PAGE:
Gardnerville talks paving over next 15 years

A double crack on Petar in Chichester Estates.

A double crack on Petar in Chichester Estates.
Photo by Kurt Hildebrand.

Gardnerville Town Board members were more interested in using asphalt on roads than for a parking lot at Mountain View Nature Park.

Both the park and the town’s future road work were discussed at length at the Sept. 5 board meeting

Residents who spoke about the park said they were pretty happy with the status quo there. The park is located behind Carson Valley Middle School and includes a big pond.

However, they urged town board members to address the roads, particularly in Chichester.

Last year, a Chichester resident asked the county to devote $12 million in American Rescue Plan Act funds to repave the streets in the neighborhood. County commissioners decided that money should come from Gardnerville, which maintains its own streets.

Town Manager Erik Nilssen said the pavement in the neighborhood has been shrinking for years and is particularly bad in the cul de sacs.

Efforts to slice sections out of the streets and rebuild them have not been particularly successful, Nilssen said.

Chichester is the largest subdivision in town and poses biggest road maintenance challenge facing the town.

 “Construction on the roadways within Chichester started in 1999 and all roadways (except Cardiff Drive) were completed by 2003,” he said. “Chichester is famous for longitudinal cracking. The fact is the roadways are all over 20 years.”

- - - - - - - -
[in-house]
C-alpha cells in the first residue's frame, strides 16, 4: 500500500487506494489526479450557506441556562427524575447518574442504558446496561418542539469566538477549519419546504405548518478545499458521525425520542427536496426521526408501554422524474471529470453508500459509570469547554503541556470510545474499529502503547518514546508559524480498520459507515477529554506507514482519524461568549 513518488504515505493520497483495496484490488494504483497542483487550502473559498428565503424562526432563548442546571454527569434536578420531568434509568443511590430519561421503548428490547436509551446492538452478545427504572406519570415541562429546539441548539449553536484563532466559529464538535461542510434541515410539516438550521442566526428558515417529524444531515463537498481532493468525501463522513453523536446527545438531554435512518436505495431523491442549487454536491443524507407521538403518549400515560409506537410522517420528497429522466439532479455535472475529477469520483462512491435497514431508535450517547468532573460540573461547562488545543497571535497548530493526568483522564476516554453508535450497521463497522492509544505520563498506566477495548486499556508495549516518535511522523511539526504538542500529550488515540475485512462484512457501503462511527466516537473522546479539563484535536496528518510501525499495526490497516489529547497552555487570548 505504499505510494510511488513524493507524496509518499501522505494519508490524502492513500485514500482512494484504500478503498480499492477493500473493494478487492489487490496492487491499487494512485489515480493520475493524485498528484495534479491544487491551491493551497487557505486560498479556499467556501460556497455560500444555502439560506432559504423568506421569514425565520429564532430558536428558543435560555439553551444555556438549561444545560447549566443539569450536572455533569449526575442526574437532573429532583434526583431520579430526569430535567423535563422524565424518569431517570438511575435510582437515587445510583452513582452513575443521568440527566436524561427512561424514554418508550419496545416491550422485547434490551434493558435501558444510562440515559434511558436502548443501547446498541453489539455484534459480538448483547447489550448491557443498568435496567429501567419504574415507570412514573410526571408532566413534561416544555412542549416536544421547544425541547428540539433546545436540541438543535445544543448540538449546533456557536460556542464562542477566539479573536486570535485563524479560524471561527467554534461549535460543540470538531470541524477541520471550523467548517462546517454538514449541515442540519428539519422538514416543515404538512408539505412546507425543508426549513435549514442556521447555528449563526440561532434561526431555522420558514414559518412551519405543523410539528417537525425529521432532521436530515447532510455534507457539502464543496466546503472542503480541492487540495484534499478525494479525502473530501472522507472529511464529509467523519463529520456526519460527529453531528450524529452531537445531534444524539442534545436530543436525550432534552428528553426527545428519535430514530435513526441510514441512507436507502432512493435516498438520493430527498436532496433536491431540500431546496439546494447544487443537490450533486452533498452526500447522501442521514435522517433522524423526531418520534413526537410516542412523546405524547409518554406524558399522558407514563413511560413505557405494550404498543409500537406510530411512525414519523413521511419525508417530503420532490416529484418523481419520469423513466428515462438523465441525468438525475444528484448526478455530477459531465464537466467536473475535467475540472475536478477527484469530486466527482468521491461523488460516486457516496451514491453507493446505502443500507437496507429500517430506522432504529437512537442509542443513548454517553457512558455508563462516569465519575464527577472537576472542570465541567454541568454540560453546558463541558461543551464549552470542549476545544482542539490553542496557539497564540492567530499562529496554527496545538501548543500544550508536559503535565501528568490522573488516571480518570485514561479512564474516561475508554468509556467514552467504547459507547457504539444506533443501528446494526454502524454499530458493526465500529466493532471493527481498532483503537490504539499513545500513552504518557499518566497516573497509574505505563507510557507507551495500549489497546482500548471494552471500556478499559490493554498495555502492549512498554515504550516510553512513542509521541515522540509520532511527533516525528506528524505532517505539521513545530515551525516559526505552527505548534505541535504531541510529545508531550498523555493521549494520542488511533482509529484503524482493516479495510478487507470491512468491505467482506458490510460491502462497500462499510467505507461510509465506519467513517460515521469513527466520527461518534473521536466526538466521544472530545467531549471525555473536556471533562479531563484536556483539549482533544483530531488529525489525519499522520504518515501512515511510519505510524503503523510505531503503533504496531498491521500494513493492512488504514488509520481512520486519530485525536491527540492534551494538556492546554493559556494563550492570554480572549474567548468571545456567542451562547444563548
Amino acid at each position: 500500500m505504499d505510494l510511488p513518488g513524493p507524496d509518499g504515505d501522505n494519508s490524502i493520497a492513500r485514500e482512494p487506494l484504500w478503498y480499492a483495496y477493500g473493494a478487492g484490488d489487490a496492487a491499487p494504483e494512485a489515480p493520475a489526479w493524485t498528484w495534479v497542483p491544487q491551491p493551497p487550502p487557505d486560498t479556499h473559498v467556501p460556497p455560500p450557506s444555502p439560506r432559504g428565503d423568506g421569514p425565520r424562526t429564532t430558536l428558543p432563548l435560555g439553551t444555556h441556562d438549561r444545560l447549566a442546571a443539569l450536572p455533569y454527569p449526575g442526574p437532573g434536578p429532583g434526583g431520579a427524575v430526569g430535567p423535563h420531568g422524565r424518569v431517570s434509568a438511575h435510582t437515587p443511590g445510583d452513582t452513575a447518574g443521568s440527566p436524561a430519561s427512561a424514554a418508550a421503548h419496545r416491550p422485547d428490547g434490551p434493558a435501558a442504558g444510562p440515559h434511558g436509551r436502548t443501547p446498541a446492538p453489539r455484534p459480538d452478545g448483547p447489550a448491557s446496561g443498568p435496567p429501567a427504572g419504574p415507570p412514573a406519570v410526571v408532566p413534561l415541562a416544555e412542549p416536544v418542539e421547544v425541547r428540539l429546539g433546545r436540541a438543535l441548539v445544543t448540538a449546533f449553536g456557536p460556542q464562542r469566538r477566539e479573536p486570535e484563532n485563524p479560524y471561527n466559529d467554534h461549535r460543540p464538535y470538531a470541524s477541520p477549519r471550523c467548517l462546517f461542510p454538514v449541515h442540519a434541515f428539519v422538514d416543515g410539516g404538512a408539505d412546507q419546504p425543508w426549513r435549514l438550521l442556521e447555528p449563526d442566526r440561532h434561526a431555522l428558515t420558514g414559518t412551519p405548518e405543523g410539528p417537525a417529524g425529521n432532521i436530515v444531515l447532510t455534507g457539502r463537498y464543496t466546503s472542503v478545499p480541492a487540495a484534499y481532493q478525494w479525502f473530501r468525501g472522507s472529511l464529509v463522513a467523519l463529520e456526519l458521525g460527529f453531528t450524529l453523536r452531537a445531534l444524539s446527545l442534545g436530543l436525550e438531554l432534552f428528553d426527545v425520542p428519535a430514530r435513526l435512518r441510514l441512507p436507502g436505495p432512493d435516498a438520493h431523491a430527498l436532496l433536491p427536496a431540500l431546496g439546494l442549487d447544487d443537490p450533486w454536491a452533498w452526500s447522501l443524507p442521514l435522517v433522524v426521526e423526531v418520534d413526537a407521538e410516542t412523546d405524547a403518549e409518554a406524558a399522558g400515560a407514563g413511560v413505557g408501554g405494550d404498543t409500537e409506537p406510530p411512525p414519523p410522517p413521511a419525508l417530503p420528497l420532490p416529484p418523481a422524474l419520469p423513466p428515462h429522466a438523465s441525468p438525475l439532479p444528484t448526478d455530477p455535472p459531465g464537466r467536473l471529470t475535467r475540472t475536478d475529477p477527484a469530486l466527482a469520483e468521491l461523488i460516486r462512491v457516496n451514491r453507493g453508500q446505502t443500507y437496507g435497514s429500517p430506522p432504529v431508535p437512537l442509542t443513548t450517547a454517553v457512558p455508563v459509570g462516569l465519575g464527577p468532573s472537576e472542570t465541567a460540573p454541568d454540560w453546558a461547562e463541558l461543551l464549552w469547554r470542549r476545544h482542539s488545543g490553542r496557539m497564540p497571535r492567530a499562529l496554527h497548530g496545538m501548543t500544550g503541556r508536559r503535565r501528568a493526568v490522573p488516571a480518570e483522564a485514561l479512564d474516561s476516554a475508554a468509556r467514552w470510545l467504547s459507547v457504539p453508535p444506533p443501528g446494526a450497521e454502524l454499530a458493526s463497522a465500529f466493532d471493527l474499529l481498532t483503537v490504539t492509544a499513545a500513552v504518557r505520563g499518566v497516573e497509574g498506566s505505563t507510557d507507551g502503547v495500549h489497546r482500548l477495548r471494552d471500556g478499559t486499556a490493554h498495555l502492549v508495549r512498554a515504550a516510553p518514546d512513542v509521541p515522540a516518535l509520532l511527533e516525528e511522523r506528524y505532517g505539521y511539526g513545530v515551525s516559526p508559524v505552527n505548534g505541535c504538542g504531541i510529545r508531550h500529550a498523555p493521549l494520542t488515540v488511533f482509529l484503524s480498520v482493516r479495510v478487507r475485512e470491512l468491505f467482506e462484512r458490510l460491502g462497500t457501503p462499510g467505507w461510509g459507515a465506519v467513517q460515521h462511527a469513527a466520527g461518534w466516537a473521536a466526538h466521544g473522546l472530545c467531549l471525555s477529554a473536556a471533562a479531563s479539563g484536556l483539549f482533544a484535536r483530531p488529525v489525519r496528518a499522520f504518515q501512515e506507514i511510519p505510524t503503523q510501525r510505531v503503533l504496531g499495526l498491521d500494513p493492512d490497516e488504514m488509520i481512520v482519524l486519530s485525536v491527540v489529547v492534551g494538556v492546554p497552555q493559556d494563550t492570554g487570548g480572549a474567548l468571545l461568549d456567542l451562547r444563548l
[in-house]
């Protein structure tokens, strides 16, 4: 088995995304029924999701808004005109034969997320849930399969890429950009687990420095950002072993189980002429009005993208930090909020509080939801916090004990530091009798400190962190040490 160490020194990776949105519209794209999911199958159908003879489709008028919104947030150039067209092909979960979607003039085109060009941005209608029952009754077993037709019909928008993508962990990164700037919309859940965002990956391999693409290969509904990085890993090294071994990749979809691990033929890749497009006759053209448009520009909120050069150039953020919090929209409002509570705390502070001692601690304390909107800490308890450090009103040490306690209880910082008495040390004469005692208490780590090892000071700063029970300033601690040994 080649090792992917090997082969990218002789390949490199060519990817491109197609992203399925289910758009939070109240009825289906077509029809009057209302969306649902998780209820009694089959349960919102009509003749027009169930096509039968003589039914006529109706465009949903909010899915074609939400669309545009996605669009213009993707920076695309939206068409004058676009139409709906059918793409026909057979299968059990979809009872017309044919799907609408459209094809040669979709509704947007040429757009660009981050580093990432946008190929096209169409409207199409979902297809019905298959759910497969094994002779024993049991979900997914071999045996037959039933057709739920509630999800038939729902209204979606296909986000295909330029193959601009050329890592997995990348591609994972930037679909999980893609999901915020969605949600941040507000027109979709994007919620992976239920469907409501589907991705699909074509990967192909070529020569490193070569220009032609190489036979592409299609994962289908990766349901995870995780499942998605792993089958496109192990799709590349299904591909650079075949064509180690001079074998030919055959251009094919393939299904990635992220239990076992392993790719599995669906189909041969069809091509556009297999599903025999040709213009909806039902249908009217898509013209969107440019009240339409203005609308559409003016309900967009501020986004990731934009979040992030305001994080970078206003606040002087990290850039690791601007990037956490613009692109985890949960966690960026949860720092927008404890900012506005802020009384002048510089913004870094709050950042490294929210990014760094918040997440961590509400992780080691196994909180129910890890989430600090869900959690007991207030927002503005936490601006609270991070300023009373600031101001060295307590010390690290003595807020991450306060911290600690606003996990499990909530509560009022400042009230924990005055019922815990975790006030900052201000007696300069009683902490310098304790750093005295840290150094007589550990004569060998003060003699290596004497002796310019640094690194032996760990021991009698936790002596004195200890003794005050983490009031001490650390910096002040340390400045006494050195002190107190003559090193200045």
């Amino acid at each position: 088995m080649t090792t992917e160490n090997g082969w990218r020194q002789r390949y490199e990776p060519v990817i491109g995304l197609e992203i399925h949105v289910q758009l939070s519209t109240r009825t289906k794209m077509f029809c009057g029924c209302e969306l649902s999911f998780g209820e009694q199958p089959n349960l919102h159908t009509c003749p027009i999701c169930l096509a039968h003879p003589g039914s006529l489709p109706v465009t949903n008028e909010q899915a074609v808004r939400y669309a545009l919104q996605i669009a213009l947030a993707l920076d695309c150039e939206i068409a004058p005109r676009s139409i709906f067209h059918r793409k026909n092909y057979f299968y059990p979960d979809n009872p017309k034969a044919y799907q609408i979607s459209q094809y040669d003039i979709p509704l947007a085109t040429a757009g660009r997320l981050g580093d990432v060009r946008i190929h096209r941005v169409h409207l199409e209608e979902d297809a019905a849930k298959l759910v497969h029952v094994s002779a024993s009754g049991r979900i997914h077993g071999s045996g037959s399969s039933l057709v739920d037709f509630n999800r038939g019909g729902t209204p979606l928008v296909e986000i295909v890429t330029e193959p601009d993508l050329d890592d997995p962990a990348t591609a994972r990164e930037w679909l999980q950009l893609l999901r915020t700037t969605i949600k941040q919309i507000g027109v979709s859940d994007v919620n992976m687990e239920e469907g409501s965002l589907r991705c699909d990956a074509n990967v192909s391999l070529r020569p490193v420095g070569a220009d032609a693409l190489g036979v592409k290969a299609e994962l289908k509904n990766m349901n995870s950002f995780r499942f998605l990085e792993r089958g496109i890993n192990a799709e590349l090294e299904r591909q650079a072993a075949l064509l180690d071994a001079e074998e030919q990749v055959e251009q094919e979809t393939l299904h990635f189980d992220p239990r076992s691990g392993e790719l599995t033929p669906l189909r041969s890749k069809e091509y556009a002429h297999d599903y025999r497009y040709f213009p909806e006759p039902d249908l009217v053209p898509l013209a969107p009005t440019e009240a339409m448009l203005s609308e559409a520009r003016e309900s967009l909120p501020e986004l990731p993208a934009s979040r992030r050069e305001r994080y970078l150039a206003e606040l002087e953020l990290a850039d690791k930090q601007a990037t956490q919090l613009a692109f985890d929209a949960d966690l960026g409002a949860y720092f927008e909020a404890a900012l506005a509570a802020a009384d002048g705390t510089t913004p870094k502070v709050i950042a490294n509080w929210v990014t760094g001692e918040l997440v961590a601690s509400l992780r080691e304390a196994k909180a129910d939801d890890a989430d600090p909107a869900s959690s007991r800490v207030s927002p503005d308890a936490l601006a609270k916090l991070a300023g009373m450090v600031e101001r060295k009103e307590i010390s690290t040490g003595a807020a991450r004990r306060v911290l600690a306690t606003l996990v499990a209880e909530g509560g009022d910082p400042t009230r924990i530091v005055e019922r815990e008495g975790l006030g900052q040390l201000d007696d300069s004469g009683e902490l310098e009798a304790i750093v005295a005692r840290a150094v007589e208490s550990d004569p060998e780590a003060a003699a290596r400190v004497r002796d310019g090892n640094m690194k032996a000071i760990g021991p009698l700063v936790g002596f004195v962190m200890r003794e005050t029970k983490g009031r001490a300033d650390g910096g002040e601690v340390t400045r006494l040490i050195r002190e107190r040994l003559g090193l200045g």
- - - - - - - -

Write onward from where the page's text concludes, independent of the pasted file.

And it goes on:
“Lighter maintenance such as an overlay is not an option on these roads as the remaining pavement will continue to shrink causing cracks to reflect through the new overlay.”

Nilssen prepared a list of every square yard of street in the town, which maintains its own roads, parks and provides trash service.

Much of that research will inform work on roads over the next 15 years, Nilssen said.

He said rebuilding Industrial Way, which could start potholing, would cost around $700,000. The town is seeking a grant to help pay for that work, but it would still require a 25 percent match.

While he expects the amount of revenue to work on roads to be around $1 million a year over the next 15 years, the actual purchasing power would be closer to $9.7 million depending on inflation.

“The roadways in the industrial area are the worst in town,” Nilssen wrote. “Industrial Way will start to pothole in the near future. The last major pavement maintenance project on Industrial Way as an overlay in 1993.”

Town board members also prioritized the paving of the Gardnerville Station parking lot next year after work on Highway 395 is completed.

Town Board member Bill Chernock said that he would like to revisit the Mountain View Park plan to have it reflect what residents would prefer in the park.


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